OBJECTIVES:Â Morphological characteristics of non-significant coronary plaques (NSCPs) that develop rapid progression have not been fully elucidated. The aim of this study was to clarify the morphological characteristics of NSCPs in patients with coronary artery disease (CAD) using intravascular optical coherence tomography (OCT).
METHODS:Â Fifty-three consecutive CAD patients undergoing percutaneous coronary intervention were enrolled and 69 NSCPs (per cent diameter stenosis <50%) were identified on baseline angiogram. Baseline characteristics of NSCPs were evaluated by OCT, and patients were followed-up prospectively. At the second coronary angiography, the baseline OCT characteristics and plaque progression were correlated.
RESULTS: During the 7-month follow-up period, 13 NSCPs showed angiographic progression and 56 NSCPs did not. Baseline minimum lumen diameter and diametric stenosis were similar between NSCPs with and without progression. Compared with NSCPs without progression, those with progression showed a significantly higher incidence of intimal laceration (61.5 vs. 8.9%, P < 0.01), microchannel (76.9 vs. 14.3%, P < 0.01), lipid pools (100 vs. 60.7%, P = 0.02), thin-cap fibroatheroma (TCFA) (76.9 vs. 14.3%, P < 0.01), macrophage images (61.5 vs. 14.3%, P < 0.01), and intraluminal thrombi (30.8 vs. 1.8%, P < 0.01). Univariate regression analysis showed that TCFA and microchannel images showed high correlation with subsequent luminal progression [odds ratio (OR): 20.0, P < 0.01 and OR: 20.0, P < 0.01, respectively].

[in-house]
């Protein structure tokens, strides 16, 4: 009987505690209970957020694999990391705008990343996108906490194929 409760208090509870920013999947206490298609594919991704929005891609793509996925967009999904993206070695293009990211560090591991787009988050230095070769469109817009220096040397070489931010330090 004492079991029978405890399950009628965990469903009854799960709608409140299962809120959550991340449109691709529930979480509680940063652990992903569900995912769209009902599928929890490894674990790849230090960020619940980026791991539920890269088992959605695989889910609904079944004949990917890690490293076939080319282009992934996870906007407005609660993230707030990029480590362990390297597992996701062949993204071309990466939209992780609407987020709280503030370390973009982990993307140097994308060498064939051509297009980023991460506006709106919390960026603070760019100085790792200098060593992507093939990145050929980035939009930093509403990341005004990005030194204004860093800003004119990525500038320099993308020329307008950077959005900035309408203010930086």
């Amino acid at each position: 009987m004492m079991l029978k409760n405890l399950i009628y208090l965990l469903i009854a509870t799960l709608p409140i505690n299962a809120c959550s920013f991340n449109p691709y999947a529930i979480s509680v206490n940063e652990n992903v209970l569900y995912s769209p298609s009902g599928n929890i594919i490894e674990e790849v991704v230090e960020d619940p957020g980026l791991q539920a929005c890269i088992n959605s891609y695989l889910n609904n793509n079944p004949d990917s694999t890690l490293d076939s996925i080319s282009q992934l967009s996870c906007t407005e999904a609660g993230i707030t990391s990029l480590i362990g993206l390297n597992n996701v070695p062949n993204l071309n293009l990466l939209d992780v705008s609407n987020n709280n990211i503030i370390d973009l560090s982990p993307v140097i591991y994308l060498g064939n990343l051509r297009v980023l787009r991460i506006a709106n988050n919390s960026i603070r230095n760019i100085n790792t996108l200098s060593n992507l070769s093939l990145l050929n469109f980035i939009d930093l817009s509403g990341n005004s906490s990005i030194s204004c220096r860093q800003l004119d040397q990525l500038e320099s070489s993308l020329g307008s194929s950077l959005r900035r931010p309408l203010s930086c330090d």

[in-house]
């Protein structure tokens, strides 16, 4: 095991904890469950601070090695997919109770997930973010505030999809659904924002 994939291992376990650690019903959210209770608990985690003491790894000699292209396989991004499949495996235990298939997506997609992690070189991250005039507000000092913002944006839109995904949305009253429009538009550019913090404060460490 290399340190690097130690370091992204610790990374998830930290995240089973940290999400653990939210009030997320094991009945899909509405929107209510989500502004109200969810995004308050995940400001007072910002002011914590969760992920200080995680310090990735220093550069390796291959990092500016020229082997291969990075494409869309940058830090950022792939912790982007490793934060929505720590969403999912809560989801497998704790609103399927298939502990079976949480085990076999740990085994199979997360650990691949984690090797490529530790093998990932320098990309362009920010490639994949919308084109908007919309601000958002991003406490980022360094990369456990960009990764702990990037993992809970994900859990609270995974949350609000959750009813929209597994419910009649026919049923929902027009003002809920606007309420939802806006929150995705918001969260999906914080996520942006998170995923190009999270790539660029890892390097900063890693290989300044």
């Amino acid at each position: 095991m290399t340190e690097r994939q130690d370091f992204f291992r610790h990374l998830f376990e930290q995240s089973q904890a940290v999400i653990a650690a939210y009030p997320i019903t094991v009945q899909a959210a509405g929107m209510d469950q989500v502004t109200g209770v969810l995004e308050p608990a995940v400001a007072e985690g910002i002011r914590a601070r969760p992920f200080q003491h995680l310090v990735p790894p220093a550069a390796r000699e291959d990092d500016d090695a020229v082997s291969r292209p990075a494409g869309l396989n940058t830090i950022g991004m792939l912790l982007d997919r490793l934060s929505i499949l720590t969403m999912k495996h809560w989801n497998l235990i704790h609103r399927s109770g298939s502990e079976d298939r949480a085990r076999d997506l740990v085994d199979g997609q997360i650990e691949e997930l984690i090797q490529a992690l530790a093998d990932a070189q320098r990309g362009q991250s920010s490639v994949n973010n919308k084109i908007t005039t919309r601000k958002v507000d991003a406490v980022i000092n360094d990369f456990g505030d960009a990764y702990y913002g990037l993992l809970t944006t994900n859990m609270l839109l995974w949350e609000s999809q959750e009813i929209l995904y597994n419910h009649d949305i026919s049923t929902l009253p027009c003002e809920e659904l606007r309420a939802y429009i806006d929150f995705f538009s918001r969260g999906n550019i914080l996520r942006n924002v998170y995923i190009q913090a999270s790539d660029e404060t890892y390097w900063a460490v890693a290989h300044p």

CONCLUSIONS: Optical coherence tomography-based complex characteristics of TCFA and microchannel were the potential predictors of subsequent progression of NSCPs in patients with CAD.